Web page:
“(d) Assistance to Small Business Concerns.—

[Amended section 15(k)(5) of the Small Business Act (15 U.S.C. 644(k)(5)).]

“(e) GAO Report.—
(1)
The Comptroller General of the United States shall conduct an assessment of the matters described in paragraph (2) and submit a report pursuant to paragraph (3).
“(2) In addition to such other related matters as the Comptroller General considers appropriate, the matters to be assessed pursuant to paragraph (1) are the following:
“(A) Timely payment of progress or other periodic payments to subcontractors and suppliers by prime contractors on Federal contracts by—
“(i)
identifying all existing statutory and regulatory provisions, categorized by types of contracts covered by such provisions;
“(ii) evaluating the feasibility and desirability of requiring that a prime contractor (other than a construction prime contractor subject to the provisions of sections 3903(b) and 3905 of title 31, United States Code) be required to—
“(I)
include in its subcontracts a payment term requiring payment within 7 days (or some other fixed term) after receiving payment from the Government; and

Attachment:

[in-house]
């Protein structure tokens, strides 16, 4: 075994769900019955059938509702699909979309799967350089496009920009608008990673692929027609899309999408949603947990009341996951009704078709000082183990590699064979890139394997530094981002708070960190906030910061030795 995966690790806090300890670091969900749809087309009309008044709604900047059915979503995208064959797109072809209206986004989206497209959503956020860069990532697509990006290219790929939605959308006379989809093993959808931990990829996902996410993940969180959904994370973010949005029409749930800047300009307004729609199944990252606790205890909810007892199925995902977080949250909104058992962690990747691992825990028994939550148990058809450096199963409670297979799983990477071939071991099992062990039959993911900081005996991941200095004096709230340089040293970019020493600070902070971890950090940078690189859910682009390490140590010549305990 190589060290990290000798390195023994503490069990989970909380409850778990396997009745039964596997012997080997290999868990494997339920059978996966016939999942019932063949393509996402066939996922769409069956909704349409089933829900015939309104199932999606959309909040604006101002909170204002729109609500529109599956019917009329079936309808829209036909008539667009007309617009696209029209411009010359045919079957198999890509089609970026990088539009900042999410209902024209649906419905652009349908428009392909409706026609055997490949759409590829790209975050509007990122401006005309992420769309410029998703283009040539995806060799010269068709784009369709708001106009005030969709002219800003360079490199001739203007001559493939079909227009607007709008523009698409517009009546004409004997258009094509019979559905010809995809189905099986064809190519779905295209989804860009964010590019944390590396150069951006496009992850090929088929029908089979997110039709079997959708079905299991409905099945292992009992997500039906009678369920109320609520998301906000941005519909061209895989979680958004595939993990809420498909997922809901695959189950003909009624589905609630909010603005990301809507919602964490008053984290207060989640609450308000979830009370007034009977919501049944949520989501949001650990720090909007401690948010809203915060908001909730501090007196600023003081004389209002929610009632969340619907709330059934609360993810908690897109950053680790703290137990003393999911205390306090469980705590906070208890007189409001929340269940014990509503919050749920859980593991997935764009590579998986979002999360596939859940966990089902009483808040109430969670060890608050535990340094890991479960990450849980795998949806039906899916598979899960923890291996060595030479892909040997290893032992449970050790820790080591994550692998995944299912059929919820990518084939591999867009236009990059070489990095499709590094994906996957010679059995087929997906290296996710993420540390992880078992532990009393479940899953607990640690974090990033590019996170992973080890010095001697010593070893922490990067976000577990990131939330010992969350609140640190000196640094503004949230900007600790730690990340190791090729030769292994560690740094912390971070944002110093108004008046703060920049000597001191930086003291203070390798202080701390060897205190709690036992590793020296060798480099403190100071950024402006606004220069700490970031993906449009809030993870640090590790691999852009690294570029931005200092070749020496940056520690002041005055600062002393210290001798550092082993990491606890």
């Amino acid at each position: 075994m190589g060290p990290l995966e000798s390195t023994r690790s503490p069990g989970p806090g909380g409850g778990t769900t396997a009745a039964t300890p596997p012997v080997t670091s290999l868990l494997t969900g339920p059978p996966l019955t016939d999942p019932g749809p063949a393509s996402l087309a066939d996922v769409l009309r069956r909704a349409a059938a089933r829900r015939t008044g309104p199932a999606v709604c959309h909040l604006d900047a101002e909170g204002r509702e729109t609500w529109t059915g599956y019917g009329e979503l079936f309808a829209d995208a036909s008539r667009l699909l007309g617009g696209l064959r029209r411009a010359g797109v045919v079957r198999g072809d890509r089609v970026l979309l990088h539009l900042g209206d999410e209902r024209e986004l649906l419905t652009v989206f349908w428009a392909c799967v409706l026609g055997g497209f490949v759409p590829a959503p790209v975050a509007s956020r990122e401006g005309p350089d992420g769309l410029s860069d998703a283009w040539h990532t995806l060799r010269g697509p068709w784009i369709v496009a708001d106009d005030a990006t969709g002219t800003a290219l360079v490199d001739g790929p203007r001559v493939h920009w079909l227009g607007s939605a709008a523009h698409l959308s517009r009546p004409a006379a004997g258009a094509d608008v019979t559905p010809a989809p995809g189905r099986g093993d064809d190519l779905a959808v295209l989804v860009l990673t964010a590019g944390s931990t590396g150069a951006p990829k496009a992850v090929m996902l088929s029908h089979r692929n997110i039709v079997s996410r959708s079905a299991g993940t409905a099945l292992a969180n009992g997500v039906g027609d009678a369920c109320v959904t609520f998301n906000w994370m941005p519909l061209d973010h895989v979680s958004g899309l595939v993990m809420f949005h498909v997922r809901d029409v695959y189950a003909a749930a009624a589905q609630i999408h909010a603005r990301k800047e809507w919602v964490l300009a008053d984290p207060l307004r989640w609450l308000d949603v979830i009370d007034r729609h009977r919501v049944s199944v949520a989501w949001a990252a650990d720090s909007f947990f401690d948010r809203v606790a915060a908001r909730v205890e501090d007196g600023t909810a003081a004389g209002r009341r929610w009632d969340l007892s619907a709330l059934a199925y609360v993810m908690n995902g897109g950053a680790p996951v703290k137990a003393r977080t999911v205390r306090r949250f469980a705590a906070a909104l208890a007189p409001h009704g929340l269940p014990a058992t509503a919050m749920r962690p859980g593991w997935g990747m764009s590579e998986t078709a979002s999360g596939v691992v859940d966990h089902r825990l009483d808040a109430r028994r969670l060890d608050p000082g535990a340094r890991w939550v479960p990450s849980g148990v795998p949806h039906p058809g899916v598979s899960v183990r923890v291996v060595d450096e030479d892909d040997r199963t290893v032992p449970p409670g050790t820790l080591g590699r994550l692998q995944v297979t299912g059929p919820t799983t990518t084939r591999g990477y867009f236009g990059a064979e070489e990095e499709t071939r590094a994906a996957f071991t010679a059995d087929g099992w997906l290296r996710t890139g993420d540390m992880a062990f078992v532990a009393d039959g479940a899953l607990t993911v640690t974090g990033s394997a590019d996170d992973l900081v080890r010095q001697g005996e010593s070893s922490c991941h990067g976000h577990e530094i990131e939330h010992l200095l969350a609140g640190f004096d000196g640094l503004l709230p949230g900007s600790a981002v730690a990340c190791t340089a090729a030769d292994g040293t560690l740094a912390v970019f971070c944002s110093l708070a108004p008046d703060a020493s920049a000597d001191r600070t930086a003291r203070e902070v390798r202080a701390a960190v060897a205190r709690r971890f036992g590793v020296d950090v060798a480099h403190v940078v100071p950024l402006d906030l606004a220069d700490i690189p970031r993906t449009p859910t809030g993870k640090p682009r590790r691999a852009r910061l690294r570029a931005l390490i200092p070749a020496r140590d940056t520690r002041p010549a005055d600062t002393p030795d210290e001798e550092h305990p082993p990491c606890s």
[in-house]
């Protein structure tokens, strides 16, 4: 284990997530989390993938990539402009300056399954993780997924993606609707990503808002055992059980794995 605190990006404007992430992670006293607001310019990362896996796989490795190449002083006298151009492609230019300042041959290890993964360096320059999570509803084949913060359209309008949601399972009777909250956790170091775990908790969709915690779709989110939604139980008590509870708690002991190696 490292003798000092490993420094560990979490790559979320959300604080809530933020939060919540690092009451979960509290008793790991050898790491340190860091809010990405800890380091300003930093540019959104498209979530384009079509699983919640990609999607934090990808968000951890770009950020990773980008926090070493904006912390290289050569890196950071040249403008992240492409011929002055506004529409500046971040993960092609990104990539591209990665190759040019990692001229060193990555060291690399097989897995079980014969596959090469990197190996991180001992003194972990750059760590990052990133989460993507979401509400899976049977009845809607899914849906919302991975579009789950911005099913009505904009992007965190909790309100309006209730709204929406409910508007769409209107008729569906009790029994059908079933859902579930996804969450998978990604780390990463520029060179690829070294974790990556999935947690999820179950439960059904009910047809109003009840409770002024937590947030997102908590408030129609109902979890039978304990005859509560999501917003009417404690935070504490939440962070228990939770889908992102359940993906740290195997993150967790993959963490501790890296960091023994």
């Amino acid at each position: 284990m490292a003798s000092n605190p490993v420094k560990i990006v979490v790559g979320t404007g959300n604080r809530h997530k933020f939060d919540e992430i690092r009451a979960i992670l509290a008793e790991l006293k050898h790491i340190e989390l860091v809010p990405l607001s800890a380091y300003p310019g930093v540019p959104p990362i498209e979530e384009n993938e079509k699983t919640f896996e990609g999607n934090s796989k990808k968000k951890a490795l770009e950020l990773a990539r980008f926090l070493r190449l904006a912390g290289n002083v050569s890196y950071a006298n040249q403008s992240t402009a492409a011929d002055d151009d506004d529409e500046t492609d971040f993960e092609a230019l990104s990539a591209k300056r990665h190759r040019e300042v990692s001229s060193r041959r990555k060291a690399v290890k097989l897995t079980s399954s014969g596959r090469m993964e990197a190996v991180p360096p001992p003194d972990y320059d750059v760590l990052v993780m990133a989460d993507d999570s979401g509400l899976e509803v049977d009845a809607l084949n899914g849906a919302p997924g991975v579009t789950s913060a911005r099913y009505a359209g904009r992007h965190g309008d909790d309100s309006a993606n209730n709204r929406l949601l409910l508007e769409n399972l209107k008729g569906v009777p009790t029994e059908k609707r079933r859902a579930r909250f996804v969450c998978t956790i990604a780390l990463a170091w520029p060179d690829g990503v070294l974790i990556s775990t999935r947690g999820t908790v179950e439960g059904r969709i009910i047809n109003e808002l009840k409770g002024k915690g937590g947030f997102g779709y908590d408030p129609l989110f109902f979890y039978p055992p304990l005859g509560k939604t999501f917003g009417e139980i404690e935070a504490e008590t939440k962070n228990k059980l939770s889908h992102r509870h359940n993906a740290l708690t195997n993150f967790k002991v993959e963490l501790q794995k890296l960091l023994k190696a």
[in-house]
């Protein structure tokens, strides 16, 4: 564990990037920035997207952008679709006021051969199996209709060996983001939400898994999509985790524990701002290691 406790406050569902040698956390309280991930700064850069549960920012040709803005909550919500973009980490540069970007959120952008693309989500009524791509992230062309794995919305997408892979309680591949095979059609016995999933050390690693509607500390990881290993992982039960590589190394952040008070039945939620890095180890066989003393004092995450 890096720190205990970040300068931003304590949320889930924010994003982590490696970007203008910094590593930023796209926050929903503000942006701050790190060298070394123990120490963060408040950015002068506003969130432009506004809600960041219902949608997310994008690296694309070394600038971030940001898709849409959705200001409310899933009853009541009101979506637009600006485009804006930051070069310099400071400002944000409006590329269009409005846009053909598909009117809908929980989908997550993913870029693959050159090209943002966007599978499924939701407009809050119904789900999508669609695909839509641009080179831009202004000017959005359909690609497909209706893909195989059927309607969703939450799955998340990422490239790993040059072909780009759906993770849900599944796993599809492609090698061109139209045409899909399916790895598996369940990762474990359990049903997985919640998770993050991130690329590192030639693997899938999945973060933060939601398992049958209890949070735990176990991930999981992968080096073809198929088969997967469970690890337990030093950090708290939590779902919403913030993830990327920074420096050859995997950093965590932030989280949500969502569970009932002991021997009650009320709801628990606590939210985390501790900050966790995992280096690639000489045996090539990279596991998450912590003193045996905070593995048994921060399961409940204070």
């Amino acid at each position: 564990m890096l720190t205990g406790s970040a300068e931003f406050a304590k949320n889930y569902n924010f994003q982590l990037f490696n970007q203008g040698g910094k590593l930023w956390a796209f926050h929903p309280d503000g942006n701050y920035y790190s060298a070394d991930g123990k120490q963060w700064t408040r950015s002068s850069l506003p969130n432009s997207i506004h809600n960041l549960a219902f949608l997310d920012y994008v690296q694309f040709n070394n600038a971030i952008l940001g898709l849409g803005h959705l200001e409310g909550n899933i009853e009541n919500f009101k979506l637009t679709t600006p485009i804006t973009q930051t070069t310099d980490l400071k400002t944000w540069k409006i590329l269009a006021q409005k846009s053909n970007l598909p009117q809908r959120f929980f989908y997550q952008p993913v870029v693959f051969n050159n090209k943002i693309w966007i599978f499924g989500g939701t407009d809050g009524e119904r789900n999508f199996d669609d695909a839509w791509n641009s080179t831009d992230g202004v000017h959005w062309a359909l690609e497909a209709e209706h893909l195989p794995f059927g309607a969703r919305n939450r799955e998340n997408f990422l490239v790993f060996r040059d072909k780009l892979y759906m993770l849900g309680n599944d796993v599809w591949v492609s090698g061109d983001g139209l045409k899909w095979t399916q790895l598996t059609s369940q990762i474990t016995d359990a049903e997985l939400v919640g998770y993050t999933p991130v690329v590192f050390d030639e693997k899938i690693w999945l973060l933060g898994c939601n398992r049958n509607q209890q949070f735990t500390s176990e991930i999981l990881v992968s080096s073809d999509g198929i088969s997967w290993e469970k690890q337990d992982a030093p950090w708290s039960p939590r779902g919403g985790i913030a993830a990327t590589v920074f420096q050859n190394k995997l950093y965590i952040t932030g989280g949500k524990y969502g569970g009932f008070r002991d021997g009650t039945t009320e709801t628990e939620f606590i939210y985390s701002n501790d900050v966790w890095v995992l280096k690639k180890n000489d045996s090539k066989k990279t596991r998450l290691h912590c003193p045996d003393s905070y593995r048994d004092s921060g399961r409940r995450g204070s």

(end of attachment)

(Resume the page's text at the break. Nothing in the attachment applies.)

“(II)
submit with its payment request to the Government a certification that it has timely paid its subcontractors in accordance with their subcontracts from funds previously received as progress payments and will timely make required payments to such subcontractors from the proceeds of the progress payment covered by the certification;
“(iii)
evaluating the feasibility and desirability of requiring that all prime contractors (other than a construction prime contractor subject to the provisions of sections 3903(b) and 3905 of title 31, United States Code) furnish with its payment request to the Government proof of payment of the amounts included in such payment request for payments made to subcontractors and suppliers;
“(iv)
evaluating the feasibility and desirability of requiring a prime contractor to establish an escrow account at a federally insured financial institution and requiring direct disbursements to subcontractors and suppliers of amounts certified by the prime contractor in its payment request to the Government as being payable to such subcontractors and suppliers in accordance with their subcontracts; and
“(v)
evaluating the feasibility and desirability of requiring direct disbursement of amounts certified by a prime contractor as being payable to its subcontractors and suppliers in accordance with their subcontracts (using techniques such as joint payee checks, escrow accounts, or direct payment by the Government), if the contracting officer has determined that the prime contractor is failing to make timely payments to its subcontractors and suppliers.